>
                    > Finally just to put in another favorite point of mine, Galen is very important for the transmission of philosophical ideas to the Islamic world and also the Latin tradition. I am working on a book about a philosopher named al-Razi who was also a doctor and who, I think, got most of his ideas about Greek philosophy by reading Galen.
                    >
                    > Hope that helps,
                    >
                    > Peter
                    >
                    >

                    Yes, that is all most informative, thanks very much, Peter. I just looked at Amazon and that Singer collection even in paperback is going used at over 100 dollars!

                    I didn't realize it but there is a Loeb on On the Natural Faculties.

                    I was able to find I believe online at Google Books and archive.org most the overtly philosophical texts - some of Lacy's edition of the de placitis Hippocratis et Platonis is previewed online at Google too. I would presume Galen is a main source for much Stoic doctrine too - ?

                    I am curious about this edition of Kraus and Walzer of his excerpting/commenting on the Timaeus - "compendium" in their edition, one of the Warburg Corpus Platonicum volumes. I have just downloaded it, and not myself quite sure what they are rendering here - a medieval Latin translation of an Arabic version? Sorry, but it's been a busy day!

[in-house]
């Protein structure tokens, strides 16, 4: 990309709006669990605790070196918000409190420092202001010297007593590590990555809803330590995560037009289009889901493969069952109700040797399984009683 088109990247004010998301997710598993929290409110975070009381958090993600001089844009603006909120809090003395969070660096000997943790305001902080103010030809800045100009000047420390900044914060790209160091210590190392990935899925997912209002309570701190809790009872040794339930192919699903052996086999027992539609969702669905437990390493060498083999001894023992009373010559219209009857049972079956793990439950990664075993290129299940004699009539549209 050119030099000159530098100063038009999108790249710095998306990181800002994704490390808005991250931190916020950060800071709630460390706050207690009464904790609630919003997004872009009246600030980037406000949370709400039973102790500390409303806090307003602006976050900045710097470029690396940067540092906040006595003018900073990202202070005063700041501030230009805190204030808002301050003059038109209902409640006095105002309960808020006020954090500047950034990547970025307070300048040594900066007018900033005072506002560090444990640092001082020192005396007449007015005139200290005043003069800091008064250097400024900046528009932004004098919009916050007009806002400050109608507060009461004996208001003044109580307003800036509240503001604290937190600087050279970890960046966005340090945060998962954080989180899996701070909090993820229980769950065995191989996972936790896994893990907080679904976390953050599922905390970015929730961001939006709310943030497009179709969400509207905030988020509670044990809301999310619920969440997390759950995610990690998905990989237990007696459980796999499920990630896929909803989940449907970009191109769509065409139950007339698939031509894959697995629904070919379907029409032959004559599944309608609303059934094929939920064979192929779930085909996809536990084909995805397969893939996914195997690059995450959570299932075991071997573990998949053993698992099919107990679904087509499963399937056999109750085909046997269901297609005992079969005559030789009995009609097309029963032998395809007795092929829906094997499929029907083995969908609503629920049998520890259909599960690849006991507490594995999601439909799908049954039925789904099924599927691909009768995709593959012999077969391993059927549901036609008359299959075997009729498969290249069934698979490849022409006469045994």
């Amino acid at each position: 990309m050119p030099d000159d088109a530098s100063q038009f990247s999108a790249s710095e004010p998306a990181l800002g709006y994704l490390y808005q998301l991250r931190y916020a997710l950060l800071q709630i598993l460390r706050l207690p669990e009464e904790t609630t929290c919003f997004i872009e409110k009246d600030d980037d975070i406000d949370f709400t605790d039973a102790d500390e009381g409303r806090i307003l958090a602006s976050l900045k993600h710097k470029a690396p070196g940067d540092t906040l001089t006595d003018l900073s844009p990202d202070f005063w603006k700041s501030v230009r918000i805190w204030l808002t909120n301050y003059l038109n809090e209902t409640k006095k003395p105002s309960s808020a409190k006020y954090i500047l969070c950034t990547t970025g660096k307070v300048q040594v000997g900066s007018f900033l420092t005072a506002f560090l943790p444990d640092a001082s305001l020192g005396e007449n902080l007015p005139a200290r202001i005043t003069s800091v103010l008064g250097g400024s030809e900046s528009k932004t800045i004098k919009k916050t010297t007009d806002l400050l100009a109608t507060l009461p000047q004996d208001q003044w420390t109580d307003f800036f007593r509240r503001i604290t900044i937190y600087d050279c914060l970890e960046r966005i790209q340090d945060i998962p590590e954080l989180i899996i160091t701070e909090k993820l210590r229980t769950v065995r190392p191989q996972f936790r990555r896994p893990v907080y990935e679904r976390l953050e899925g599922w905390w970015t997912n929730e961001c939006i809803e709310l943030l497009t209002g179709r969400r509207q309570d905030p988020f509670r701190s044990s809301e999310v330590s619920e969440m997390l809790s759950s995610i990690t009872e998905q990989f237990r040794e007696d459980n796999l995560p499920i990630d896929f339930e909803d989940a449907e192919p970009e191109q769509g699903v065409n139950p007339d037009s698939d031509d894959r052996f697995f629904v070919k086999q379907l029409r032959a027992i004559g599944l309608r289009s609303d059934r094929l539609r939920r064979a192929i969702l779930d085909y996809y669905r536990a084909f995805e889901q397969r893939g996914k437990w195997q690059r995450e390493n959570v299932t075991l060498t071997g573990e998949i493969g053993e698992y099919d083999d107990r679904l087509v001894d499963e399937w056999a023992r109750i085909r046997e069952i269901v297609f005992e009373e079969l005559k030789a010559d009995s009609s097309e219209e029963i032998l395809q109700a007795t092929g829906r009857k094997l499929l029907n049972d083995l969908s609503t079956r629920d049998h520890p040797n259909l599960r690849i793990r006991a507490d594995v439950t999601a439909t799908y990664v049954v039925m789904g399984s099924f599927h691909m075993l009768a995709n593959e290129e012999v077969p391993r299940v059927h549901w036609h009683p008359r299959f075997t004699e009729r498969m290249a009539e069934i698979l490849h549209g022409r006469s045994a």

Thanks, Peter - this is all most interesting, and good luck with your new book.

                    Dennis Clark
                  • vaeringjar
                    Thanks, I will look for that too. Dennis Clark
                    Message 9 of 10 , Jan 30, 2013
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                      Thanks, I will look for that too.

                      Dennis Clark

                      --- In neoplatonism@yahoogroups.com, dgallagher@... wrote:
                      >
                      > Dennis,
                      >
                      > Galen. Galen on the Usefulness of the Parts of the Body. Trans.
                      > Margaret Tallmadge May (Ithaca: Cornell University Press, 1968).
                      >
                      > David
                      >
                      >
                      > In a message dated 1/30/2013 4:35:10 P.M. Eastern Standard Time,
                      > vaeringjar@... writes:
                      >
                      >
                      >
                      >
                      > Are Galen's philosophical works available in translation in any modern
                      > language? I actually don't know which is the standard Greek text for him, even